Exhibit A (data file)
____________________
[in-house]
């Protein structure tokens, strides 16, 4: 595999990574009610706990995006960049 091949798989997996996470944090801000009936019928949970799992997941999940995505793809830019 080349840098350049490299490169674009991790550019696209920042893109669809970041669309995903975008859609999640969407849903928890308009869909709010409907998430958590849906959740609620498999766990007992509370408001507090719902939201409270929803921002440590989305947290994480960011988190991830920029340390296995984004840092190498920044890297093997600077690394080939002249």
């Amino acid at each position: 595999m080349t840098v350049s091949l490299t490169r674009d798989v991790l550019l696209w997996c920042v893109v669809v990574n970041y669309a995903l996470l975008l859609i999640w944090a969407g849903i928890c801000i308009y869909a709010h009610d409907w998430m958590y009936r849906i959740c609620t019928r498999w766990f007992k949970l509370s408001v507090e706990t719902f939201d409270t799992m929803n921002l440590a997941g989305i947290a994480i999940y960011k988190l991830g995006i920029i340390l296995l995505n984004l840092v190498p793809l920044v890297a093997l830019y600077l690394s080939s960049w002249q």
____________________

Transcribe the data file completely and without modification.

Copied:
[in-house]
């Protein structure tokens, strides 16, 4: 595999990574009610706990995006960049 091949798989997996996470944090801000009936019928949970799992997941999940995505793809830019 080349840098350049490299490169674009991790550019696209920042893109669809970041669309995903975008859609999640969407849903928890308009869909709010409907998430958590849906959740609620498999766990007992509370408001507090719902939201409270929803921002440590989305947290994480960011988190991830920029340390296995984004840092190498920044890297093997600077690394080939002249």
């Amino acid at each position: 595999m080349t840098v350049s091949l490299t490169r674009d798989v991790l550019l696209w997996c920042v893109v669809v990574n970041y669309a995903l996470l975008l859609i999640w944090a969407g849903i928890c801000i308009y869909a709010h009610d409907w998430m958590y009936r849906i959740c609620t019928r498999w766990f007992k949970l509370s408001v507090e706990t719902f939201d409270t799992m929803n921002l440590a997941g989305i947290a994480i999940y960011k988190l991830g995006i920029i340390l296995l995505n984004l840092v190498p793809l920044v890297a093997l830019y600077l690394s080939s960049w002249q």